A question from Richard Dawkins?

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http://www.youtube.com/watch?v=Vu7NEnw1B8g

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A questioner asks Richard Dawkins "is anger a common symptom of a person who is going through the deconditioning process of their parent's religion"

Dawkins- "I don't know, it had never occurred to me".

He then asks the audience if anyone else had personal experiences. People in the audience answer yes and some state their anger is directed towards those authority figures who pushed their religion onto them as vulnerable children.

Do former theists that are now atheists confirm this claim?

18 Answers

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  • Anonymous
    1 decade ago
    Favorite Answer

    Yes, I can confirm that, I am angry that I went to a school that made a big deal out of telling lies to me about bible god.

    That is why I come here to argue about religion

    Can you imagine a Christian being that fair during a debate?

  • 1 decade ago

    I'm not sure if it's common or normal but when I went through the 'deconditioning' process I was only angry at my parents for not supporting my newly found skepticism. Naturally, I'm sure they would get a bit of a surprise, but I would have liked something more than criticism.

    Also, the authority figures who push religion onto the youth does make me angry. I would prefer if those figures would give children all of the necessary materials needed to make their own decision. And of course, those who would systematically try and convert everyone can't be trusted with anything other than enjoying a crucifixion. Oh that was harsh, I really don't appreciate them though.

  • Great question. As an atheist, I was encouraged to think for myself, but, in my 20s while exploring different faith ideas, encountered a lot of grief from my father, a devout atheist.

    I think any parental efforts to direct (that's the important distinction) a child's thinking about religion/theism/atheism are subtle, and sometimes not so subtle, forms of mental and emotional abuse.

  • Jess H
    Lv 7
    1 decade ago

    Yes and no.

    I was taught religion mostly by my parents, who are wonderful people. They were teaching me the things that THEY were taught to believe by their parents who were taught to believe it by THEIR parents, etc. They didn't have any ill intentions.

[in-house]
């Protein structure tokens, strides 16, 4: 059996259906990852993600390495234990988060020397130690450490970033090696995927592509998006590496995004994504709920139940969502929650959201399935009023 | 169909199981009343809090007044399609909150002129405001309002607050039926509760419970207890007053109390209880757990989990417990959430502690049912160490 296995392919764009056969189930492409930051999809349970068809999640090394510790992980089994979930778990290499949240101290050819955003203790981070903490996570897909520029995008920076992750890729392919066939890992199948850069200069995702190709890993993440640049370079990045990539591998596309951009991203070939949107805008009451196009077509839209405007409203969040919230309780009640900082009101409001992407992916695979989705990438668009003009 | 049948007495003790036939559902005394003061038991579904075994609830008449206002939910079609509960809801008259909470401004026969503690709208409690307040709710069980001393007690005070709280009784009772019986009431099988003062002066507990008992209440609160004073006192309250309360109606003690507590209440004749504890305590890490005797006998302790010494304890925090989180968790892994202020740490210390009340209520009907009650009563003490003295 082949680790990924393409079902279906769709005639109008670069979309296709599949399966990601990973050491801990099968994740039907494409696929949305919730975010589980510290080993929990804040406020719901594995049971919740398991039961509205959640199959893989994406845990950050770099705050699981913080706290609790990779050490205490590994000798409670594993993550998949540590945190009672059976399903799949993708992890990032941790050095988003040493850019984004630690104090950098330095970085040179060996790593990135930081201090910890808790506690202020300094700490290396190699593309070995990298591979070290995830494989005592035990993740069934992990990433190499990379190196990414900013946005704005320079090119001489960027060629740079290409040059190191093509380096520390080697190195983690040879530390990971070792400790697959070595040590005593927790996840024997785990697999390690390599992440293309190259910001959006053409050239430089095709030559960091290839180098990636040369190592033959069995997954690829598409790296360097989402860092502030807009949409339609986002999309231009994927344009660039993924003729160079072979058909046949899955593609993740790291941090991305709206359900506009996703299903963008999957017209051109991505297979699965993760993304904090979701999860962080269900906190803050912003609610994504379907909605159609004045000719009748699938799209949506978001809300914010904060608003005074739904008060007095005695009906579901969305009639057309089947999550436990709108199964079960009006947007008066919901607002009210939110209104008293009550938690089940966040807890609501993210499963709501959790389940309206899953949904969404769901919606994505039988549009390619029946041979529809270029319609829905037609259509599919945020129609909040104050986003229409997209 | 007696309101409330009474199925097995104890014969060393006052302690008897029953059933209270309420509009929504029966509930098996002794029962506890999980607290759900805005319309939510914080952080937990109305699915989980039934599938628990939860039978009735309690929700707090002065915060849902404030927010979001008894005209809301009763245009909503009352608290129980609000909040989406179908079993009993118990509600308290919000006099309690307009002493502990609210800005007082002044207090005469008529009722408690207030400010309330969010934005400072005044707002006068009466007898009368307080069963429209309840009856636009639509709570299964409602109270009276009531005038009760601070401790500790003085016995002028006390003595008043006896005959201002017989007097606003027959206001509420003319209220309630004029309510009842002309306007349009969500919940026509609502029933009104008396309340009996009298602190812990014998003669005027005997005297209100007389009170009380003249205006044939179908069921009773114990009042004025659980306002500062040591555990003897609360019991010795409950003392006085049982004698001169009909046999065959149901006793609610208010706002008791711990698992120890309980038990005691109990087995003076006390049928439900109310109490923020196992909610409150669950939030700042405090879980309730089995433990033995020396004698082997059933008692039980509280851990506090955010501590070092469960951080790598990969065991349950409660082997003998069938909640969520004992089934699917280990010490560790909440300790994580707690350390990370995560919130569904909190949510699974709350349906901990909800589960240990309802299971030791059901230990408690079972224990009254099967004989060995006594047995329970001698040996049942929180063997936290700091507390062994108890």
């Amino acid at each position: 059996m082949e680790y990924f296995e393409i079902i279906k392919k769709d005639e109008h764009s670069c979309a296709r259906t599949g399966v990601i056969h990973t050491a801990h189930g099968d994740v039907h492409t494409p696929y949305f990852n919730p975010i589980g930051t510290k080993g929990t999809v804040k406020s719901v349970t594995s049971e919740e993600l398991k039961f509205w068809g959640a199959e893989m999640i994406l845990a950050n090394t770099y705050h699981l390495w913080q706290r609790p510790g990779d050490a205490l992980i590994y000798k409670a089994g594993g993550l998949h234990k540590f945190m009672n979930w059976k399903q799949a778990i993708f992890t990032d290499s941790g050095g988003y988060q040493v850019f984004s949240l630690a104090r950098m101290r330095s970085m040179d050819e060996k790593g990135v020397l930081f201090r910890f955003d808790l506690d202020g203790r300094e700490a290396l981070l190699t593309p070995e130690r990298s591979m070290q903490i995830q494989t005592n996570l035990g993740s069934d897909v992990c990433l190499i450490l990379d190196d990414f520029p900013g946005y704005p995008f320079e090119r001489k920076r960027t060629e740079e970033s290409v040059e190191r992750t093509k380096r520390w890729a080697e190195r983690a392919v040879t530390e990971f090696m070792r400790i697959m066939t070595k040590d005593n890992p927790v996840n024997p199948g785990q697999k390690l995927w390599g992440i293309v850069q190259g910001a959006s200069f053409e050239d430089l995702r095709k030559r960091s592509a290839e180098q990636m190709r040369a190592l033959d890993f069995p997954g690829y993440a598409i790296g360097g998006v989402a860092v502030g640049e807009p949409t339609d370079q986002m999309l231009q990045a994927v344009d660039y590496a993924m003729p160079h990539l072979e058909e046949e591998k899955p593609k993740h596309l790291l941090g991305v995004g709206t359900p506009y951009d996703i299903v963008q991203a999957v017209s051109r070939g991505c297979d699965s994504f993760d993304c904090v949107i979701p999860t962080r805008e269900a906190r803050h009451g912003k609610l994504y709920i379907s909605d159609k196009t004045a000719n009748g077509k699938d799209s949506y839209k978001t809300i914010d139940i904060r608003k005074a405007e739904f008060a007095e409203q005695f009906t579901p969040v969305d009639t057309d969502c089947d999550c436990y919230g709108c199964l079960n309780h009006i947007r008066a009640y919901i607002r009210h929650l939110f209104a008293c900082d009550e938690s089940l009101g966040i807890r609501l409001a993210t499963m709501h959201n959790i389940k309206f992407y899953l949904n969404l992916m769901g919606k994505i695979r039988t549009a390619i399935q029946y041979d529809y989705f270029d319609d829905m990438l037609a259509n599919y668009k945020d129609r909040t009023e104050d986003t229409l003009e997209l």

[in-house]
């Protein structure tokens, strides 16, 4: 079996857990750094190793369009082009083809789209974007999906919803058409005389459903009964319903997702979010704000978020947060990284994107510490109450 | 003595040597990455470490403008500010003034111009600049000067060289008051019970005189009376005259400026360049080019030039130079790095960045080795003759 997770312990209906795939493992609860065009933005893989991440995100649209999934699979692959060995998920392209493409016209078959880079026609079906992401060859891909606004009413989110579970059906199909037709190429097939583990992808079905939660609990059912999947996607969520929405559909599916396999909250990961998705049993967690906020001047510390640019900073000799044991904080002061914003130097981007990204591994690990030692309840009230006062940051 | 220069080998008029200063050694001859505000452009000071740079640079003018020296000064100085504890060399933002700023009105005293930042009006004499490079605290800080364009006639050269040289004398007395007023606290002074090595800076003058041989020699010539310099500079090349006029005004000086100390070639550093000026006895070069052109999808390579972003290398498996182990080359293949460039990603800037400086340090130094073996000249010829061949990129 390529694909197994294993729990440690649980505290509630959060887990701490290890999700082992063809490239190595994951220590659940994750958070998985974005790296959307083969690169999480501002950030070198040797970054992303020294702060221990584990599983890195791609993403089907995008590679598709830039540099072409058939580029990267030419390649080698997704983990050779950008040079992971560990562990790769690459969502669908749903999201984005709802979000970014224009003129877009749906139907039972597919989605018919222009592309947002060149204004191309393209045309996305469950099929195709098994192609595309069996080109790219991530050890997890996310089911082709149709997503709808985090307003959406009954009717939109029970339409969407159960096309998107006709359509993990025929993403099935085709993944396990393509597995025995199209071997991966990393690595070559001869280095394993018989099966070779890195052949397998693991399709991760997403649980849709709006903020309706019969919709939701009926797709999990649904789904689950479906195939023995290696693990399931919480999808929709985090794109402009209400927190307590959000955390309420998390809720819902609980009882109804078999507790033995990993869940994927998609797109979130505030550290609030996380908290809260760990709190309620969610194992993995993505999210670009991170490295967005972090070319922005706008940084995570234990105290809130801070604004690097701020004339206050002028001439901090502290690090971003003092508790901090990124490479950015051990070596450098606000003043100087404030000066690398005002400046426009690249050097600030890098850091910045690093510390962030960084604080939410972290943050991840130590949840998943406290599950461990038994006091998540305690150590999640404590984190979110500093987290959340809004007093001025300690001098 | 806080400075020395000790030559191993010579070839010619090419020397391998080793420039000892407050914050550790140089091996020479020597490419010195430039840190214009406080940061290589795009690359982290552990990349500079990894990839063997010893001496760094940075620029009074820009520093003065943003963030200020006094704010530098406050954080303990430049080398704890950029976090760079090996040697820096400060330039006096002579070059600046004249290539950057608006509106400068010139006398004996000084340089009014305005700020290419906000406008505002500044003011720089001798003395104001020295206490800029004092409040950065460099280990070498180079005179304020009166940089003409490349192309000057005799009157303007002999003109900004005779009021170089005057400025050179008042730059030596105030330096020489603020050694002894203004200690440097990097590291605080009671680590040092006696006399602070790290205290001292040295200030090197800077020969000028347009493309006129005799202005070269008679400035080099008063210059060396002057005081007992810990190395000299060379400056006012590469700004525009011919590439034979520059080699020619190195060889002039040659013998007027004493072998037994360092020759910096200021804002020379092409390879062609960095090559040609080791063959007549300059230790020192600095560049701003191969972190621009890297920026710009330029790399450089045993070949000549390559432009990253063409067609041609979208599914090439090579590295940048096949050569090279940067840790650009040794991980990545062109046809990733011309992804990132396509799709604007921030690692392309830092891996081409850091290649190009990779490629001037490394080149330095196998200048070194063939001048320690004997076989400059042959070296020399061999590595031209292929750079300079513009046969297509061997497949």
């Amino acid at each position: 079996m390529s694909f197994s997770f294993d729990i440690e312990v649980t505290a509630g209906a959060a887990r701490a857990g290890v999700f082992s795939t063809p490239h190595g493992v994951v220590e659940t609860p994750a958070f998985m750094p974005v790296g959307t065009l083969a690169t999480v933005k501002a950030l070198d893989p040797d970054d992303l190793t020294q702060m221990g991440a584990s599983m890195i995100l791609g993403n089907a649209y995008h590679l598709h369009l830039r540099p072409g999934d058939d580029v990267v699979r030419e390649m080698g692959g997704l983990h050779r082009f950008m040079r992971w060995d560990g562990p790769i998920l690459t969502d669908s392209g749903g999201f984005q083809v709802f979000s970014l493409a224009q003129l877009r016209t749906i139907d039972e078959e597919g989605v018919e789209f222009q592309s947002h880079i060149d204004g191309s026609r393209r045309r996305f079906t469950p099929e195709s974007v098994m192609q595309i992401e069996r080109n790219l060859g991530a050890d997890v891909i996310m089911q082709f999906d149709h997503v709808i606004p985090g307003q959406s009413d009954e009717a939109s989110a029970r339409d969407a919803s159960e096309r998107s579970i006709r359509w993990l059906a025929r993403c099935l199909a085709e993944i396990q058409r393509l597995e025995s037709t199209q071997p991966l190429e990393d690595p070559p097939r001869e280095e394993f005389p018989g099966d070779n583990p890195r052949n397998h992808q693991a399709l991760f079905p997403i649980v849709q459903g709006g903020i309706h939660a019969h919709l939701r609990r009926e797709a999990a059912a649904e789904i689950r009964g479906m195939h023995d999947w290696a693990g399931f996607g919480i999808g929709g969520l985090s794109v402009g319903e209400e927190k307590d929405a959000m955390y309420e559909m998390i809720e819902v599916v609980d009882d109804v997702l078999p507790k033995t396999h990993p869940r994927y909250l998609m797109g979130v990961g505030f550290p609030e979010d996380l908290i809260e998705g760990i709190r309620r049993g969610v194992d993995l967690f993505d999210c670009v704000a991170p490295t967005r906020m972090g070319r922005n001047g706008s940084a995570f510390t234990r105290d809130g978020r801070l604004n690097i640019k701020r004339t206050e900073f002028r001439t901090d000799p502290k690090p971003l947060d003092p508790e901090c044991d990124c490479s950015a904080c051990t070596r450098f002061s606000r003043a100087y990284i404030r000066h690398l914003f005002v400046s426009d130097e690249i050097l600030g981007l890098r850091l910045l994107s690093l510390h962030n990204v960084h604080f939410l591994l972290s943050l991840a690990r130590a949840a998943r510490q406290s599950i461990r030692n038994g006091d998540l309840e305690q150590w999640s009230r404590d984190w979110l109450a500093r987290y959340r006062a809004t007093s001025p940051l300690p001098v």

The anger that I feel about it is more towards society in general...that in this day and age we haven't stood up as a whole and said, "Wait a minute...WHY do we believe these things?" We really should have moved away from this superstitious nonsense by now, and I don't get why we haven't.

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  • Anonymous
    1 decade ago

    I am not a former theist because I never adopted my mothers religion. I do get annoyed when she pushes her beliefs on me, especially angry, hell related ones & the way she never takes responsibility or lays responsibility because everything is in GODs hands...Ugh! My father is an atheist and could support your claim.

  • 1 decade ago

    When I became an atheist, I had the impression that I had risen above the rest and the others were simply too naive to see through the scheme. So I wasn't angry or mad at anyone.

  • 1 decade ago

    All children are easy to teach. There children. Underdeveloped brains. I still question gods ways. But you have to remember. We wanted his knowledge. Now its your free will what you do with it. Good or bad. The test of your will power. You must keep your eyes and ears open and question.

  • Anonymous
    1 decade ago

    I remember being angry towards the society that indoctrinated me as a child (as a month-old even). Which even got me anti-social for a few months, but that was the phase, I'm quite your happy Atheist now.

    Source(s): Former Theist
  • 1 decade ago

    Not this one. I made some of my own choices as to what form of theism I believed in when I was an adolescent, so the first person I would have to be "mad" at would be myself.

    Its better to focus on the post theistic issues, the better choice that we made as adults.

  • kimy
    Lv 4
    1 decade ago

    Not this one.

    I was never angry, I just stopped believing. I went to Catholic boarding school and actually enjoyed it. I was never abused in any fashion, and I got a great education.

    The only anger was on my mum's part, when I told her.

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